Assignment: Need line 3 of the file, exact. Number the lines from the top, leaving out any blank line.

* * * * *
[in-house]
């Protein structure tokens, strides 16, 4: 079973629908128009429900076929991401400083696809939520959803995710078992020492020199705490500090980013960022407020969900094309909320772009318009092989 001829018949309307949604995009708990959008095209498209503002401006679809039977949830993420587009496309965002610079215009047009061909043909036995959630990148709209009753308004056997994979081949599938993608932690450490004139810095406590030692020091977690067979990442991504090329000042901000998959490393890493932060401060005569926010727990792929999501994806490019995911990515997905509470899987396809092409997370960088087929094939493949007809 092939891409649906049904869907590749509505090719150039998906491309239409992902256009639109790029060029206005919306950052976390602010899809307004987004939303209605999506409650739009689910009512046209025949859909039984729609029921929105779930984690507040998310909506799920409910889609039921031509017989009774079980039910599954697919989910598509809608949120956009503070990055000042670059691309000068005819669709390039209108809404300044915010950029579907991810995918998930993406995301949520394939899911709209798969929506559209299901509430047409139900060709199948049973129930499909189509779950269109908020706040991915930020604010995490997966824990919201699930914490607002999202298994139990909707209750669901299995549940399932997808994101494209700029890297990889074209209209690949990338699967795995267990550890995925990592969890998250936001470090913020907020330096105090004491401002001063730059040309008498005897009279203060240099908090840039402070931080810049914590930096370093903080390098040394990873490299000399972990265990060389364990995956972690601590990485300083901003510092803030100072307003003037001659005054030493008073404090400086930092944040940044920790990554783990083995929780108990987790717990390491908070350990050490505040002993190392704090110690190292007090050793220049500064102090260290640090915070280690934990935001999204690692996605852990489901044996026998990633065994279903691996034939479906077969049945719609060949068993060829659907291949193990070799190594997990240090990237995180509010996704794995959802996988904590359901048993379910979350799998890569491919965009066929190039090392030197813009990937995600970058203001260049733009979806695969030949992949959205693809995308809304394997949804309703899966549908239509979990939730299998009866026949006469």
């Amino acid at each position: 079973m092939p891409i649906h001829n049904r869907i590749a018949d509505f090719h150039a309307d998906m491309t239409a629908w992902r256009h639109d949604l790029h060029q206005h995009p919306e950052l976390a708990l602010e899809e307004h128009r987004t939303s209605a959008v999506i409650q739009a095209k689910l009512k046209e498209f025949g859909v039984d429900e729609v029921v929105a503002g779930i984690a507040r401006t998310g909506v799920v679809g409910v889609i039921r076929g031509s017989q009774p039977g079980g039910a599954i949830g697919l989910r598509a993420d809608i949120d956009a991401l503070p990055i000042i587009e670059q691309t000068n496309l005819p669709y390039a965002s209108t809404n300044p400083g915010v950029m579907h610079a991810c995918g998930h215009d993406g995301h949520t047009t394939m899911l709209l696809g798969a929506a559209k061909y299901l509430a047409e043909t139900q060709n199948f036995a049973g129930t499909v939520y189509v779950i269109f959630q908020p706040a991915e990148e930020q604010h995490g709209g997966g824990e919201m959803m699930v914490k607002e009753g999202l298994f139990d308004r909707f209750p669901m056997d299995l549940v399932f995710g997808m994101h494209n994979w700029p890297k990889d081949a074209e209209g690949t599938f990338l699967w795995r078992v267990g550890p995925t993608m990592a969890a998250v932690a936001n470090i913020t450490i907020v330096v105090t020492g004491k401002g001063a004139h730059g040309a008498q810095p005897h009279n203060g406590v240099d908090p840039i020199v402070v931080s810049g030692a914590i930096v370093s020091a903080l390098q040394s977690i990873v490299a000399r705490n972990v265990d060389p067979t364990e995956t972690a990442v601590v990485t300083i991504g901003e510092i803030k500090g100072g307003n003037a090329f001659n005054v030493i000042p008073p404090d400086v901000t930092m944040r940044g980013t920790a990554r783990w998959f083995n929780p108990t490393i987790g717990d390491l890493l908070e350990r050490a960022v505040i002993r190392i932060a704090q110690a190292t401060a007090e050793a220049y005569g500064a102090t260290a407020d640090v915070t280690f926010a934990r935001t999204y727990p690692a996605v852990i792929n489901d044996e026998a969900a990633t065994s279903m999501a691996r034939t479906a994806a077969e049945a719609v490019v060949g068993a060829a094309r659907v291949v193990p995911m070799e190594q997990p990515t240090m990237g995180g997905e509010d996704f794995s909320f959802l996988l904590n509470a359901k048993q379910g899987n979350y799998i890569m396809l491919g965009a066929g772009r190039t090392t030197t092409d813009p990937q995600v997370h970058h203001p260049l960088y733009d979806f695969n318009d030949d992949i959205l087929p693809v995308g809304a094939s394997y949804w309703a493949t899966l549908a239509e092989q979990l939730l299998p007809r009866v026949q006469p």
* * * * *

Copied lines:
């Amino acid at each position: 079973m092939p891409i649906h001829n049904r869907i590749a018949d509505f090719h150039a309307d998906m491309t239409a629908w992902r256009h639109d949604l790029h060029q206005h995009p919306e950052l976390a708990l602010e899809e307004h128009r987004t939303s209605a959008v999506i409650q739009a095209k689910l009512k046209e498209f025949g859909v039984d429900e729609v029921v929105a503002g779930i984690a507040r401006t998310g909506v799920v679809g409910v889609i039921r076929g031509s017989q009774p039977g079980g039910a599954i949830g697919l989910r598509a993420d809608i949120d956009a991401l503070p990055i000042i587009e670059q691309t000068n496309l005819p669709y390039a965002s209108t809404n300044p400083g915010v950029m579907h610079a991810c995918g998930h215009d993406g995301h949520t047009t394939m899911l709209l696809g798969a929506a559209k061909y299901l509430a047409e043909t139900q060709n199948f036995a049973g129930t499909v939520y189509v779950i269109f959630q908020p706040a991915e990148e930020q604010h995490g709209g997966g824990e919201m959803m699930v914490k607002e009753g999202l298994f139990d308004r909707f209750p669901m056997d299995l549940v399932f995710g997808m994101h494209n994979w700029p890297k990889d081949a074209e209209g690949t599938f990338l699967w795995r078992v267990g550890p995925t993608m990592a969890a998250v932690a936001n470090i913020t450490i907020v330096v105090t020492g004491k401002g001063a004139h730059g040309a008498q810095p005897h009279n203060g406590v240099d908090p840039i020199v402070v931080s810049g030692a914590i930096v370093s020091a903080l390098q040394s977690i990873v490299a000399r705490n972990v265990d060389p067979t364990e995956t972690a990442v601590v990485t300083i991504g901003e510092i803030k500090g100072g307003n003037a090329f001659n005054v030493i000042p008073p404090d400086v901000t930092m944040r940044g980013t920790a990554r783990w998959f083995n929780p108990t490393i987790g717990d390491l890493l908070e350990r050490a960022v505040i002993r190392i932060a704090q110690a190292t401060a007090e050793a220049y005569g500064a102090t260290a407020d640090v915070t280690f926010a934990r935001t999204y727990p690692a996605v852990i792929n489901d044996e026998a969900a990633t065994s279903m999501a691996r034939t479906a994806a077969e049945a719609v490019v060949g068993a060829a094309r659907v291949v193990p995911m070799e190594q997990p990515t240090m990237g995180g997905e509010d996704f794995s909320f959802l996988l904590n509470a359901k048993q379910g899987n979350y799998i890569m396809l491919g965009a066929g772009r190039t090392t030197t092409d813009p990937q995600v997370h970058h203001p260049l960088y733009d979806f695969n318009d030949d992949i959205l087929p693809v995308g809304a094939s394997y949804w309703a493949t899966l549908a239509e092989q979990l939730l299998p007809r009866v026949q006469p």